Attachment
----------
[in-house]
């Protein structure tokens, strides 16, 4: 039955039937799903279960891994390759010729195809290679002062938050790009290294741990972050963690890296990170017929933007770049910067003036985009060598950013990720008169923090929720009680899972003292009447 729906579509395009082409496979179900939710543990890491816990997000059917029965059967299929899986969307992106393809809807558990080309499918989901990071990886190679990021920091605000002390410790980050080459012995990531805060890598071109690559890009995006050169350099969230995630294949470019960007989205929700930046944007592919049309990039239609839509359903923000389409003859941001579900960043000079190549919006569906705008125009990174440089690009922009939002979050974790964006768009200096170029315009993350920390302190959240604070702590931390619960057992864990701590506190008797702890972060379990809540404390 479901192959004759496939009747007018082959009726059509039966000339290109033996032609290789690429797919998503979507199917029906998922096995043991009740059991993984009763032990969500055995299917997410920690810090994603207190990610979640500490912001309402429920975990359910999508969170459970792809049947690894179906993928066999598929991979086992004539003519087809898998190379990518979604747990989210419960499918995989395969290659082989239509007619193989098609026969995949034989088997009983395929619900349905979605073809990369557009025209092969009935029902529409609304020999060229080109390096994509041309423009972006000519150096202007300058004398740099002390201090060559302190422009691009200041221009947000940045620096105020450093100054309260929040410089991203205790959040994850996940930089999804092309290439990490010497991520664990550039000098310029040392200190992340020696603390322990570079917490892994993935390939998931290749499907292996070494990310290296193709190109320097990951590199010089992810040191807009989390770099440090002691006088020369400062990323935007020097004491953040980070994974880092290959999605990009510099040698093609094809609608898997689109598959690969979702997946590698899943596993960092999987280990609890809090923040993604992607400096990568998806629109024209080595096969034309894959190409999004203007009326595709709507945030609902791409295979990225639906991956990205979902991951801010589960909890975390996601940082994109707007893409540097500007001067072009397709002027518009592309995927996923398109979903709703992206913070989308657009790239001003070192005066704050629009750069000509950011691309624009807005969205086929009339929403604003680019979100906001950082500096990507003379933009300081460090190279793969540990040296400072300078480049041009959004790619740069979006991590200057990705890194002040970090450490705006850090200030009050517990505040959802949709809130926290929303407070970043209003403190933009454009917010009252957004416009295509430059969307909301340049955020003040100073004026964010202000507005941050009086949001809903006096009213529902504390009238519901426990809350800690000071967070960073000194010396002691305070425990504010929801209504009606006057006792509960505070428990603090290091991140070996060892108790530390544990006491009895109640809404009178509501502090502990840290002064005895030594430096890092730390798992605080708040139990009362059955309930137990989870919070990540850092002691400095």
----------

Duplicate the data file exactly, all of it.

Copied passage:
[in-house]
């Protein structure tokens, strides 16, 4: 039955039937799903279960891994390759010729195809290679002062938050790009290294741990972050963690890296990170017929933007770049910067003036985009060598950013990720008169923090929720009680899972003292009447 729906579509395009082409496979179900939710543990890491816990997000059917029965059967299929899986969307992106393809809807558990080309499918989901990071990886190679990021920091605000002390410790980050080459012995990531805060890598071109690559890009995006050169350099969230995630294949470019960007989205929700930046944007592919049309990039239609839509359903923000389409003859941001579900960043000079190549919006569906705008125009990174440089690009922009939002979050974790964006768009200096170029315009993350920390302190959240604070702590931390619960057992864990701590506190008797702890972060379990809540404390 479901192959004759496939009747007018082959009726059509039966000339290109033996032609290789690429797919998503979507199917029906998922096995043991009740059991993984009763032990969500055995299917997410920690810090994603207190990610979640500490912001309402429920975990359910999508969170459970792809049947690894179906993928066999598929991979086992004539003519087809898998190379990518979604747990989210419960499918995989395969290659082989239509007619193989098609026969995949034989088997009983395929619900349905979605073809990369557009025209092969009935029902529409609304020999060229080109390096994509041309423009972006000519150096202007300058004398740099002390201090060559302190422009691009200041221009947000940045620096105020450093100054309260929040410089991203205790959040994850996940930089999804092309290439990490010497991520664990550039000098310029040392200190992340020696603390322990570079917490892994993935390939998931290749499907292996070494990310290296193709190109320097990951590199010089992810040191807009989390770099440090002691006088020369400062990323935007020097004491953040980070994974880092290959999605990009510099040698093609094809609608898997689109598959690969979702997946590698899943596993960092999987280990609890809090923040993604992607400096990568998806629109024209080595096969034309894959190409999004203007009326595709709507945030609902791409295979990225639906991956990205979902991951801010589960909890975390996601940082994109707007893409540097500007001067072009397709002027518009592309995927996923398109979903709703992206913070989308657009790239001003070192005066704050629009750069000509950011691309624009807005969205086929009339929403604003680019979100906001950082500096990507003379933009300081460090190279793969540990040296400072300078480049041009959004790619740069979006991590200057990705890194002040970090450490705006850090200030009050517990505040959802949709809130926290929303407070970043209003403190933009454009917010009252957004416009295509430059969307909301340049955020003040100073004026964010202000507005941050009086949001809903006096009213529902504390009238519901426990809350800690000071967070960073000194010396002691305070425990504010929801209504009606006057006792509960505070428990603090290091991140070996060892108790530390544990006491009895109640809404009178509501502090502990840290002064005895030594430096890092730390798992605080708040139990009362059955309930137990989870919070990540850092002691400095």